CHILD
CARE
FINANCIAL
ASSISTANCE
PROGRAMS




Child care financial assistance programs offer financial aid
for parents to help pay for child day care. Because of the
rising cost of care for children, governments, employers and
organizations offer financial assistance to parents in need.

These entities also believe that by guaranteeing parents that
their child is enrolled in quality day care, they are able to
perform more productively at work.

Qualifications and requirements differ by state.



Child Care Financial Assistance Programs
http://www.ehow.com/list_6937203_child-care-financial-assistance-programs.html#ixzz2KBDTwKRT



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SECTION 4




CHILD
NUTRITION
PROGRAM




The Food and Nutrition Service administers several programs that
provide healthy food to children including the National School
Lunch Program, the School Breakfast Program, the Child and Adult
Care Food Program, the Summer Food Service Program, the Fresh
Fruit and Vegetable Program, and the Special Milk Program.

Administered by State agencies, each of these programs helps fight
hunger and obesity by reimbursing organizations such as schools,
child care centers, and after-school programs for providing healthy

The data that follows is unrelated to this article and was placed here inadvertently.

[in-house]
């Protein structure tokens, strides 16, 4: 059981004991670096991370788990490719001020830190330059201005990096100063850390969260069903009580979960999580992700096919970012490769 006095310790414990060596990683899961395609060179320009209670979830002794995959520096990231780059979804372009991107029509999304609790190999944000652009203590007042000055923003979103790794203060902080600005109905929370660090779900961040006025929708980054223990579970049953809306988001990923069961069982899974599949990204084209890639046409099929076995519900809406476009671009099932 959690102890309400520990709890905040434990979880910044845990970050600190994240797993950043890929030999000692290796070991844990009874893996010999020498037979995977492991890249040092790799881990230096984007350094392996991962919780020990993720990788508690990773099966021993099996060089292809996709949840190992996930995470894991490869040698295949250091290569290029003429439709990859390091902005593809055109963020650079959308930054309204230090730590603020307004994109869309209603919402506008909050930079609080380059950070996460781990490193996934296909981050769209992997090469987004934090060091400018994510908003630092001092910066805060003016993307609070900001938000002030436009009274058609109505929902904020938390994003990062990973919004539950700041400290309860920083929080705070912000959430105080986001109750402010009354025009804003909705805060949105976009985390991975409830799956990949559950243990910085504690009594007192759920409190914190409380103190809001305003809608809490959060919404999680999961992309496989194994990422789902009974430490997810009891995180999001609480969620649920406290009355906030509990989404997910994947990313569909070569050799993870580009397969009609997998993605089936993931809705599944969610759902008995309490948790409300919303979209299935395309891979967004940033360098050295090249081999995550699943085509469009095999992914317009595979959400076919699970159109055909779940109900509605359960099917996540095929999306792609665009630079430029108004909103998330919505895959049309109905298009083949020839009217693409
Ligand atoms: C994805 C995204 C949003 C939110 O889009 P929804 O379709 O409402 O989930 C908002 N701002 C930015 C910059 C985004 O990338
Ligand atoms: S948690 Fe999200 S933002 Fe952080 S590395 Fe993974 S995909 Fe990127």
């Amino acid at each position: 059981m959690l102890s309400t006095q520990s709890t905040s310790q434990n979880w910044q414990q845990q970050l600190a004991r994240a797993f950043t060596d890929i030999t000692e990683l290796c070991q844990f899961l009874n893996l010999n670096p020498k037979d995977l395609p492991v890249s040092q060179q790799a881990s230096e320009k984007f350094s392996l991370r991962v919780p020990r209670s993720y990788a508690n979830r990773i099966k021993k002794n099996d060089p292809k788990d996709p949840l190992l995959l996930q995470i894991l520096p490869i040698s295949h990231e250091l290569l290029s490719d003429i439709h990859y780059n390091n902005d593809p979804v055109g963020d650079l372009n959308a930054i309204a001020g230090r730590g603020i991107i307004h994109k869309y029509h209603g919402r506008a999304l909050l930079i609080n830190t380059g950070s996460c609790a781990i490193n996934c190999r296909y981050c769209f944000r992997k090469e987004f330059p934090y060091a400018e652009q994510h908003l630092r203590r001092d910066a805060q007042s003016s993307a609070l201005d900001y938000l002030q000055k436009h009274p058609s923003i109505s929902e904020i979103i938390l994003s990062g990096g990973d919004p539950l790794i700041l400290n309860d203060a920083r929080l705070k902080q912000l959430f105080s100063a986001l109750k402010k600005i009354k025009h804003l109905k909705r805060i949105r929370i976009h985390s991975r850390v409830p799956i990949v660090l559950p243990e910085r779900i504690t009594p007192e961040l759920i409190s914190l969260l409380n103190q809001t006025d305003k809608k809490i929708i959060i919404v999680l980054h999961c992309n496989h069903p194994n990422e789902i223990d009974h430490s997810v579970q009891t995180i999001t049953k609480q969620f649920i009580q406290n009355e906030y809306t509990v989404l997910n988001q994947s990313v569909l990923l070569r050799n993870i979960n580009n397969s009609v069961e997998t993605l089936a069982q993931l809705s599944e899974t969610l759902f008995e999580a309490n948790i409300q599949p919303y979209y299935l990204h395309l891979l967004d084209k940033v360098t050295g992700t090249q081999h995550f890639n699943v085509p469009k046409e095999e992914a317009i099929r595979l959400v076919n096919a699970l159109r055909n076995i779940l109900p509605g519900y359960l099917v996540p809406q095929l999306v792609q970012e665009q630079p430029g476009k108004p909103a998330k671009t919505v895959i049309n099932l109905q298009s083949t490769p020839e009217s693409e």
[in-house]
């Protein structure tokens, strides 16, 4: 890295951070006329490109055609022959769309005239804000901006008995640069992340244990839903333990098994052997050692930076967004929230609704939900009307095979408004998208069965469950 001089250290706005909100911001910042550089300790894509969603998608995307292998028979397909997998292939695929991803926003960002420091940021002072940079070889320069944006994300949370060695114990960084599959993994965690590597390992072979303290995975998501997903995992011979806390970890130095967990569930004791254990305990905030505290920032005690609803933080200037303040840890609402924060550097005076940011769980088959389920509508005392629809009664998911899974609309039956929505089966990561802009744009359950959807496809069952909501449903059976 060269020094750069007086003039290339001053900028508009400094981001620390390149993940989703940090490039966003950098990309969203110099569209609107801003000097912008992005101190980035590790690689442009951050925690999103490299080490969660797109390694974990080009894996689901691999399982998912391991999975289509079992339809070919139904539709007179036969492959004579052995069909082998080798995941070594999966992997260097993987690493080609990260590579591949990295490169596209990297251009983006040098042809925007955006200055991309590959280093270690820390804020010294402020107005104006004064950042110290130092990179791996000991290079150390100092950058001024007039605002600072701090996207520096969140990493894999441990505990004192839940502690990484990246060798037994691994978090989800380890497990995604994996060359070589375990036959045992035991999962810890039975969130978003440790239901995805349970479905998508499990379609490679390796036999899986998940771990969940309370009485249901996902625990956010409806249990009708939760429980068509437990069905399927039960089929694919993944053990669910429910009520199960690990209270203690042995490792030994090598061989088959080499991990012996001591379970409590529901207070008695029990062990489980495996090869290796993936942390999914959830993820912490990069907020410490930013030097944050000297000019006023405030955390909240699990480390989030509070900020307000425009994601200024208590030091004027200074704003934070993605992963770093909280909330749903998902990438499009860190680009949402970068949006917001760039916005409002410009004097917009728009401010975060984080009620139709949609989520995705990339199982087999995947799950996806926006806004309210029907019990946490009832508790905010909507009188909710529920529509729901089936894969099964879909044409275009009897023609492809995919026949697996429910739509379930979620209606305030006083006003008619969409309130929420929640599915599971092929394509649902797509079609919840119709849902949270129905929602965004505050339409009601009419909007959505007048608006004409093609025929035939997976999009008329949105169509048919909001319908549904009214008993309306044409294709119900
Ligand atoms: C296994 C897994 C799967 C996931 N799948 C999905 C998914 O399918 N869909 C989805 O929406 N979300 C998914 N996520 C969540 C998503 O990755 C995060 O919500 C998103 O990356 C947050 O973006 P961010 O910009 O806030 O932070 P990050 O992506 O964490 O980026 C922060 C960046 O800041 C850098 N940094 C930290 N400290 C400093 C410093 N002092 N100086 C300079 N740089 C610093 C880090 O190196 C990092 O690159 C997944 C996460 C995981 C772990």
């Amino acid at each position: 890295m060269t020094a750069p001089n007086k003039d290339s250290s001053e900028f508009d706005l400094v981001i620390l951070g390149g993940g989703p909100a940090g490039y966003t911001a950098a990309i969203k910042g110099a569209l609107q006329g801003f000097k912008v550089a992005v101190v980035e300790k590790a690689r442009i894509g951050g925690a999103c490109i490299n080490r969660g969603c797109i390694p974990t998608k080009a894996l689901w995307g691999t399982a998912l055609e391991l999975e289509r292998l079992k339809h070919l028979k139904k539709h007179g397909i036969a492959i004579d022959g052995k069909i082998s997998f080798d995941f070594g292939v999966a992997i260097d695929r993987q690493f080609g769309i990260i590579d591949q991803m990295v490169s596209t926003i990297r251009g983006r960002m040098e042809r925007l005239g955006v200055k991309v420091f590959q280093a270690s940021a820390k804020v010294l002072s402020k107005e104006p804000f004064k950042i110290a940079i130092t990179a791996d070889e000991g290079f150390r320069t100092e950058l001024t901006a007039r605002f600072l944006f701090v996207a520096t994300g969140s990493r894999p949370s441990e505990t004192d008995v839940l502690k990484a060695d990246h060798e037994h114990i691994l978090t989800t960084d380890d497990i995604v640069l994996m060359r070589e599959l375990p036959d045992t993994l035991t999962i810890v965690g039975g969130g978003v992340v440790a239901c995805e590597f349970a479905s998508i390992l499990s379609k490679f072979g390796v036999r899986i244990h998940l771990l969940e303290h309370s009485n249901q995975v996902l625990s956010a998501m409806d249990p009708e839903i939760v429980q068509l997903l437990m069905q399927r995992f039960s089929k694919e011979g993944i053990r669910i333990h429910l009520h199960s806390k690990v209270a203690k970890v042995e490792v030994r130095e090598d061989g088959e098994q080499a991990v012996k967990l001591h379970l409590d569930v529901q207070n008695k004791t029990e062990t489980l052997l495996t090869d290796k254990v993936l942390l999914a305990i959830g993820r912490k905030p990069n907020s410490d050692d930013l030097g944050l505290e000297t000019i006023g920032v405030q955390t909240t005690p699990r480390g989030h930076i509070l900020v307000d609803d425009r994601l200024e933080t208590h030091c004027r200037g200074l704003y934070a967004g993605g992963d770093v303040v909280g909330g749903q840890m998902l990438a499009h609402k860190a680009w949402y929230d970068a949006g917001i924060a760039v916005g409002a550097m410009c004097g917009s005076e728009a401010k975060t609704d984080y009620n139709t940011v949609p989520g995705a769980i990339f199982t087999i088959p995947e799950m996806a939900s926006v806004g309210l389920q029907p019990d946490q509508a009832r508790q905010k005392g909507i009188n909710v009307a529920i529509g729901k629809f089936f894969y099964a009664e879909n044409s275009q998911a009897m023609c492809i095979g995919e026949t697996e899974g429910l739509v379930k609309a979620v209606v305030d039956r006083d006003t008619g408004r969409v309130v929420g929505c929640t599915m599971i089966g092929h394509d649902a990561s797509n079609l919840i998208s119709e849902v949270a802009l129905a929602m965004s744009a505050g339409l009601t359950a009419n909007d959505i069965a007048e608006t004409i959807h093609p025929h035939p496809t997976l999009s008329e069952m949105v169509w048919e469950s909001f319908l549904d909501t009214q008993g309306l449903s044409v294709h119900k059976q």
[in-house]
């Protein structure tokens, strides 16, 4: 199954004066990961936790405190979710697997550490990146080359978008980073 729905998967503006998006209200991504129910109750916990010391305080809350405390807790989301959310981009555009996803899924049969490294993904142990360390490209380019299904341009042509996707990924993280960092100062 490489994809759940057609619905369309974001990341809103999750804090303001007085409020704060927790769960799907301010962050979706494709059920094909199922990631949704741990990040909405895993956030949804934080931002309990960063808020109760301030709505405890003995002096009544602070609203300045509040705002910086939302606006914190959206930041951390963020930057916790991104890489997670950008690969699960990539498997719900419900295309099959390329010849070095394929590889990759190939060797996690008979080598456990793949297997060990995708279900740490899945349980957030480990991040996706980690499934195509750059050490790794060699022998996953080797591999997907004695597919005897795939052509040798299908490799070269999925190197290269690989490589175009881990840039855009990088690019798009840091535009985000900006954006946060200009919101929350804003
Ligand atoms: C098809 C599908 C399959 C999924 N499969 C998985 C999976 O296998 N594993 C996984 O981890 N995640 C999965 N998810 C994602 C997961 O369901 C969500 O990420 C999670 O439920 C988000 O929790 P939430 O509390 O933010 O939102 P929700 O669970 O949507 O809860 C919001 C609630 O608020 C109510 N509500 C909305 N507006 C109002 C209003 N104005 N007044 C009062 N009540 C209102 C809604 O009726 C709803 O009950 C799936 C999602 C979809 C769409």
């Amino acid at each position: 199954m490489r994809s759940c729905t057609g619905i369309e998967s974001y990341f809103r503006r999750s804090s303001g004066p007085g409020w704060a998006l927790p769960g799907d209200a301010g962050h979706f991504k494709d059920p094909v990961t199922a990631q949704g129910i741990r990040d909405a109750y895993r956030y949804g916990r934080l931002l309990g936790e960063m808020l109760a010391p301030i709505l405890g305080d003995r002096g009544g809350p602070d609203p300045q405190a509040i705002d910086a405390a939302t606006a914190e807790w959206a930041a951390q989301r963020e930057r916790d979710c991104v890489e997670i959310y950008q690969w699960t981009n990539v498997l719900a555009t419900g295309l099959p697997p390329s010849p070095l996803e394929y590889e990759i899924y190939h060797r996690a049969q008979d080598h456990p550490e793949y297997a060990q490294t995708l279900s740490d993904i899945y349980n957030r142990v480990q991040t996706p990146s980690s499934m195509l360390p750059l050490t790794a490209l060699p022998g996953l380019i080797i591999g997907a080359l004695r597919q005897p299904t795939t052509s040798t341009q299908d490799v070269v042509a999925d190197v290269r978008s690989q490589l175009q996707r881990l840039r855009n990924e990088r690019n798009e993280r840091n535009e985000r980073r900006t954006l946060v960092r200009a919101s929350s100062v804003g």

meals to children.



Child Nutrition Programs
http://www.fns.usda.gov/child-nutrition-programs



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SECTION 5




CHILD
NUTRITION
PROGRAM
RELATED
TOPICS




Child and Adult Care Food Program (CACFP)
http://www.fns.usda.gov/cnd/care/

Fresh Fruit and Vegetable Program (FFVP)
http://www.fns.usda.gov/cnd/FFVP/default.htm

National School Lunch Program (NSLP)
http://www.fns.usda.gov/cnd/Lunch/

School Breakfast Program (SBP)
http://www.fns.usda.gov/cnd/Breakfast/Default.htm

Special Milk Program (SMP)
http://www.fns.usda.gov/cnd/Milk/Default.htm

Summer Food Service Program (SFSP)
http://www.fns.usda.gov/cnd/summer/

Farm to School
http://www.fns.usda.gov/cnd/F2S/Default.htm

Healthier School Day
http://www.fns.usda.gov/cnd/healthierschoolday/default.htm

Healthier US School Challenge (HUSSC)
http://www.fns.usda.gov/tn/HealthierUS/index.html

Team Nutrition
http://www.fns.usda.gov/tn/



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SECTION 6




NIFA
PROGRAM
CHILD CARE
&
AFTER-SCHOOL
PROGRAM




Most of today's children and youth will spend more time in